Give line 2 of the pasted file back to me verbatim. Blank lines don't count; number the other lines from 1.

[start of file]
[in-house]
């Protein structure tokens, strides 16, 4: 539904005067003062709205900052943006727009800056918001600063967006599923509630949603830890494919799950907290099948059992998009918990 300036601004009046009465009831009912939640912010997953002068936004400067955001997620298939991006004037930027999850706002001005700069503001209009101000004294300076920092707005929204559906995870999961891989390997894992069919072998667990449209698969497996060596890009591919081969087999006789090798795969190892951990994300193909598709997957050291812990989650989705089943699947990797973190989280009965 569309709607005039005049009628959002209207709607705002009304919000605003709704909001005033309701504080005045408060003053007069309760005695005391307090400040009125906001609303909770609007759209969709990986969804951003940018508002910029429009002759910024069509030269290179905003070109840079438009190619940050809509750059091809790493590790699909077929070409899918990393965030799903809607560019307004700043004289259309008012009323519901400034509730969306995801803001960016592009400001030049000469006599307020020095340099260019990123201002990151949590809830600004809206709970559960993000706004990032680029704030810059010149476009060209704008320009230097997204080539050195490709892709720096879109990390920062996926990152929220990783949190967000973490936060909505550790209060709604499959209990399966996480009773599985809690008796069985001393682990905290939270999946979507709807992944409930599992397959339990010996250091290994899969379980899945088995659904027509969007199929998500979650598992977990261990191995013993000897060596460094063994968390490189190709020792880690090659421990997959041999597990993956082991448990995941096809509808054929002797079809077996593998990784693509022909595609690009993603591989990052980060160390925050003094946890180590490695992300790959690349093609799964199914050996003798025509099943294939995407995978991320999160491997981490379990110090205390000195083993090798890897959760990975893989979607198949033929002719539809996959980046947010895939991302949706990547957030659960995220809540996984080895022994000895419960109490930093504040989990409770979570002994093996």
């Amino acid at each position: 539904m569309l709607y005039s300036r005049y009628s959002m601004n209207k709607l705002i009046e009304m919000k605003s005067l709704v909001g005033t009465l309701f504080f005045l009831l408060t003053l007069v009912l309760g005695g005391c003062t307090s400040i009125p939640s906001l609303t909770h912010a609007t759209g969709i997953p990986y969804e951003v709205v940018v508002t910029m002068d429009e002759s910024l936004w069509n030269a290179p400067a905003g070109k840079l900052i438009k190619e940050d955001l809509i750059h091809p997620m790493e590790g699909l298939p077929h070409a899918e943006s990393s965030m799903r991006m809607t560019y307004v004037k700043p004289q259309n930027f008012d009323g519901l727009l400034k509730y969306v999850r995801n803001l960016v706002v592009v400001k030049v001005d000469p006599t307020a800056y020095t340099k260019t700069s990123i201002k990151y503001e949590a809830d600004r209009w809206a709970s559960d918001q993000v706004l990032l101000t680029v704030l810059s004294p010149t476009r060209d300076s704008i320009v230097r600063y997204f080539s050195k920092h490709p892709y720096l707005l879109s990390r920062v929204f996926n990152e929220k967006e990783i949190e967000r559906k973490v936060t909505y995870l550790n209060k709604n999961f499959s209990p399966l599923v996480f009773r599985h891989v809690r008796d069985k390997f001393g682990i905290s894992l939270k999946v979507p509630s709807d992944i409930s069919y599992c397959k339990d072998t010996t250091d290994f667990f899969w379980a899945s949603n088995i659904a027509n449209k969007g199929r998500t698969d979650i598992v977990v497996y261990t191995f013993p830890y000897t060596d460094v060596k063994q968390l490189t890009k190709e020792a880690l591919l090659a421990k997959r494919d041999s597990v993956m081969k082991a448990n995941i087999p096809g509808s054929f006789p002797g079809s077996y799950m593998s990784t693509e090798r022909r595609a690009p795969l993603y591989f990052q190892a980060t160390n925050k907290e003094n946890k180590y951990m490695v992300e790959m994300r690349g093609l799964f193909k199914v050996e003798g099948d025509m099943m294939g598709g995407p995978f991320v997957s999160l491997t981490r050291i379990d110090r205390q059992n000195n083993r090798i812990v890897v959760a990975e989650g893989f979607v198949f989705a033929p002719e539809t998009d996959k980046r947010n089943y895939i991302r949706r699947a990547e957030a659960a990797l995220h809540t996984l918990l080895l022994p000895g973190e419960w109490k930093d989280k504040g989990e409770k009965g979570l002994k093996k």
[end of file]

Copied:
């Protein structure tokens, strides 16, 4: 539904005067003062709205900052943006727009800056918001600063967006599923509630949603830890494919799950907290099948059992998009918990 300036601004009046009465009831009912939640912010997953002068936004400067955001997620298939991006004037930027999850706002001005700069503001209009101000004294300076920092707005929204559906995870999961891989390997894992069919072998667990449209698969497996060596890009591919081969087999006789090798795969190892951990994300193909598709997957050291812990989650989705089943699947990797973190989280009965 569309709607005039005049009628959002209207709607705002009304919000605003709704909001005033309701504080005045408060003053007069309760005695005391307090400040009125906001609303909770609007759209969709990986969804951003940018508002910029429009002759910024069509030269290179905003070109840079438009190619940050809509750059091809790493590790699909077929070409899918990393965030799903809607560019307004700043004289259309008012009323519901400034509730969306995801803001960016592009400001030049000469006599307020020095340099260019990123201002990151949590809830600004809206709970559960993000706004990032680029704030810059010149476009060209704008320009230097997204080539050195490709892709720096879109990390920062996926990152929220990783949190967000973490936060909505550790209060709604499959209990399966996480009773599985809690008796069985001393682990905290939270999946979507709807992944409930599992397959339990010996250091290994899969379980899945088995659904027509969007199929998500979650598992977990261990191995013993000897060596460094063994968390490189190709020792880690090659421990997959041999597990993956082991448990995941096809509808054929002797079809077996593998990784693509022909595609690009993603591989990052980060160390925050003094946890180590490695992300790959690349093609799964199914050996003798025509099943294939995407995978991320999160491997981490379990110090205390000195083993090798890897959760990975893989979607198949033929002719539809996959980046947010895939991302949706990547957030659960995220809540996984080895022994000895419960109490930093504040989990409770979570002994093996």